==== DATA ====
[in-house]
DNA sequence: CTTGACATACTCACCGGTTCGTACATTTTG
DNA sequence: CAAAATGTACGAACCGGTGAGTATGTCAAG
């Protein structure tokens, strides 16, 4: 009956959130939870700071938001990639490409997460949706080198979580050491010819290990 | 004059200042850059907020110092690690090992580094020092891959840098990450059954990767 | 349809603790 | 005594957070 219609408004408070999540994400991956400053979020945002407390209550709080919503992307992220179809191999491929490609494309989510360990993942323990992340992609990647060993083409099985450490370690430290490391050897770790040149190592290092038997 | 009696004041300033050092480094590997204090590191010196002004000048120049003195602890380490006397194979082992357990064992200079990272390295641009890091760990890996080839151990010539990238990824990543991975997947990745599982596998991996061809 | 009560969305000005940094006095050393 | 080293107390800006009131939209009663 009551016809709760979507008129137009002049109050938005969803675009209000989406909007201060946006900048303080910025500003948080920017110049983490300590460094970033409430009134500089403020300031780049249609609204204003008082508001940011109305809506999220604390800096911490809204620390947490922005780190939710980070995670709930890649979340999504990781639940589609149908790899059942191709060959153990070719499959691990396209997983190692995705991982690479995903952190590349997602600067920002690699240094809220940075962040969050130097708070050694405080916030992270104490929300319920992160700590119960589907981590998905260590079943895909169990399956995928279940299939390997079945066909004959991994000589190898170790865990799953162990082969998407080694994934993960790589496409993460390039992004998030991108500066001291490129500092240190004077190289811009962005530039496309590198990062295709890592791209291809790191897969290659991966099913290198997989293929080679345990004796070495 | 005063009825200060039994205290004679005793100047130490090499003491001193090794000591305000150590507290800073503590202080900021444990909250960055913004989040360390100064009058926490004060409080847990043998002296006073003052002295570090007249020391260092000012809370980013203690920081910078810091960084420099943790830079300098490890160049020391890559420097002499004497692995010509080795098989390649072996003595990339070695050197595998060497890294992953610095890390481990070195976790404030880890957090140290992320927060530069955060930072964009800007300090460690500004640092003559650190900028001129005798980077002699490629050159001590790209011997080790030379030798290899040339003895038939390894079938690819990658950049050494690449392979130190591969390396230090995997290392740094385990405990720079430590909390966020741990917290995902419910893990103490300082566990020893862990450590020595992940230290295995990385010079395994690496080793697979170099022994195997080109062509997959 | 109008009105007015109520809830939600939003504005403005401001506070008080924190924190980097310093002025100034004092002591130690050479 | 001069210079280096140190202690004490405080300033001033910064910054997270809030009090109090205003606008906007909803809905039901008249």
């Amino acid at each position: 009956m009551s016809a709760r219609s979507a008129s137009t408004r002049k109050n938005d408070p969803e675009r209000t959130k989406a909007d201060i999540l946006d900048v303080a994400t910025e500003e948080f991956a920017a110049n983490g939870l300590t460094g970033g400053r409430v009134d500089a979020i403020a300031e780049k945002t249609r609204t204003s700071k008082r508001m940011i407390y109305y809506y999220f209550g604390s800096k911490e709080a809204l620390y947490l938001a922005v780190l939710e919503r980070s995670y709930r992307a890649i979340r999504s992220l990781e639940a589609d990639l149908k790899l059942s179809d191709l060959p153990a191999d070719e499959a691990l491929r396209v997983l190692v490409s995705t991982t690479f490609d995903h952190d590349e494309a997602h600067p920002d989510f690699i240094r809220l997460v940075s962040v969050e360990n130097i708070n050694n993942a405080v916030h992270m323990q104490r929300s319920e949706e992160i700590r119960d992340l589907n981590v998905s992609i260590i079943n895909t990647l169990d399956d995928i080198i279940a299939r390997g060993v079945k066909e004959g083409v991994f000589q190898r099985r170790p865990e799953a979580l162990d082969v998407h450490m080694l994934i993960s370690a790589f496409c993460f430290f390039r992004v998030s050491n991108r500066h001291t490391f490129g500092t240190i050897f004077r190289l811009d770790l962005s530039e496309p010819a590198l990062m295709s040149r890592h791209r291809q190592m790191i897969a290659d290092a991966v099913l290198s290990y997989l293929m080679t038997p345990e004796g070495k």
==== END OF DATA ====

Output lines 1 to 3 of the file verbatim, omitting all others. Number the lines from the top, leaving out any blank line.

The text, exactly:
[in-house]
DNA sequence: CTTGACATACTCACCGGTTCGTACATTTTG
DNA sequence: CAAAATGTACGAACCGGTGAGTATGTCAAG